OTTAWA – The Harper government has not only rejected an independent commission’s call for judicial salary hikes, but also turned down all other changes the panel recommended, Law Times has learned.
The unexpected development has surprised members of the legal and academic community, who were expecting Justice Minister Rob Nicholson to table legislation that would reveal details of the government’s belated response to the Judicial Compensation and Benefits Commission’s May report.
A statement Nicholson issued nearly two weeks ago referred only to the salary aspects of the quadrennial commission’s recommendations, suggesting federally appointed judges might be getting the same level of wage increases public servants were awarded in the January budget.
No mention was made of 14 other recommendations, at least four of which would require a bill amending the Judges Act.
Those issues included new salary differentials for puisne judges appointed to provincial courts of appeal and to the Federal Court of Appeal; retirement changes for supernumerary judges in the territorial courts; retirement annuities for judges who serve on appeal courts but return to trial courts; and salary parity for the senior family law judge in Ontario.
As of last week, judges were still not sure of the details of the government’s position, and expected them to be fleshed out in the normal bill that accompanies the government’s response to the commission recommendations.
But the Justice Department, in response to a Law Times question about the expected legislation, said no bill will be tabled.
“Legislation is not required because the government is not implementing any changes to judicial salaries,” Carole Saindon, a senior communications officer in the department, said in an e-mail.
“The statutory indexing currently provided for by the Judges Act will continue,” she wrote.
“During this period of global economic uncertainty, it is vital the government keeps its sight fixed on sound fiscal management,” the e-mail said.
“In light of the economic situation, the government has concluded that it would be unreasonable to implement the increases to judges’ base salary recommended by the commission.”
The surprise news is that the government is ignoring all 15 recommendations from the commission, chaired by Sheila Block, a prominent lawyer with Torys LLP in Toronto.
Adam Dodek, a University of Ottawa associate law professor and columnist for Law Times, says the government position is puzzling.
“It’s not clear what the grounds are for rejecting all these other recommendations,” he says.
Puisne judges in federally appointed courts are now earning $260,000 annually, and will receive an automatic increase on April 1 this year based on an industrial aggregate compiled by Statistics Canada.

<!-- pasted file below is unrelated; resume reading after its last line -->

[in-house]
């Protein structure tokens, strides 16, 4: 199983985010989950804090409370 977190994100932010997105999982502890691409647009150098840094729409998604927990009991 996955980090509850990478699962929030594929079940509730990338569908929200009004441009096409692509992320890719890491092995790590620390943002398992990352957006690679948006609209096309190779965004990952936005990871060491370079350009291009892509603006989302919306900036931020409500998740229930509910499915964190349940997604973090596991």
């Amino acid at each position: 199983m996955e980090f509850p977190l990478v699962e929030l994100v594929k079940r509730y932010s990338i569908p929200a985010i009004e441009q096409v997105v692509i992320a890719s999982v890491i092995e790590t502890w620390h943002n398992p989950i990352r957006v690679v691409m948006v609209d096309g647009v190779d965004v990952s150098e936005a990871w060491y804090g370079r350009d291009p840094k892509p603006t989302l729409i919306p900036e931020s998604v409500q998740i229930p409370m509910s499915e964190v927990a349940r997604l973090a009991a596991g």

The Block commission recommended the salary for puisne judges should be set at $264,300, effective April 1, 2008, which includes the statutory indexing that would have taken effect that date.
The change, plus indexing and increases for subsequent years, would have taken puisne judge salaries to $302,000 by April 1, 2011.
The commission recommended a salary of $349,800 retroactive to April 1, 2008, for the chief justice of the Supreme Court of Canada and $323,800 for the Supreme Court’s puisne judges.
Chief justices of the Federal Court of Appeal and courts of appeal in the superior courts of the provinces would have been retroactively increased to $298,300.
Indexing and increases would similarly have taken all the salaries to higher levels by April 1, 2011.
Dodek says politics unquestionably played a role in the government delay reacting to the Block commission recommendations. The Judges Act required a response by last Nov. 30.
The government likely had little taste for increasing the salaries as an election loomed last fall, no appetite at all for increasing salaries during the election period, and found it politically impossible to increase the salaries to levels the commission recommended once the economy began a full-scale plunge into recession in October.
“Government, of whatever political persuasion, is in no hurry to be seen as implementing salary increases for highly paid judges,” Dodek says. “Second, in the midst of an election campaign, everything gets put off.”
Dodek agrees the delayed response to the commission report, combined with the eventual decision to ignore the report entirely, could pose a threat to judicial independence.
But he says it is not yet at the point where public confidence in the fairness of the justice
system may erode.
“I agree with that, but I think we are so far away,” he says. “I think that the public is engaged only on the level of looking at the bottom-line dollar figure of what judges are paid and saying, ‘Wow, I wish I was paid that.’”
Dodek says it may be necessary to replace the commission system, which he argues has developed into a confrontational forum with the entire question under a public spotlight, with a more neutral method of settling salary increases.
He cited England as an example, where judicial salaries are increased at the same time as the wages of senior public servants by an independent board.
However, he acknowledges politics will always be part of the mix.
“You simply cannot take the politics out of remuneration,” says Dodek. “To think you are going to be able to do that is naive.”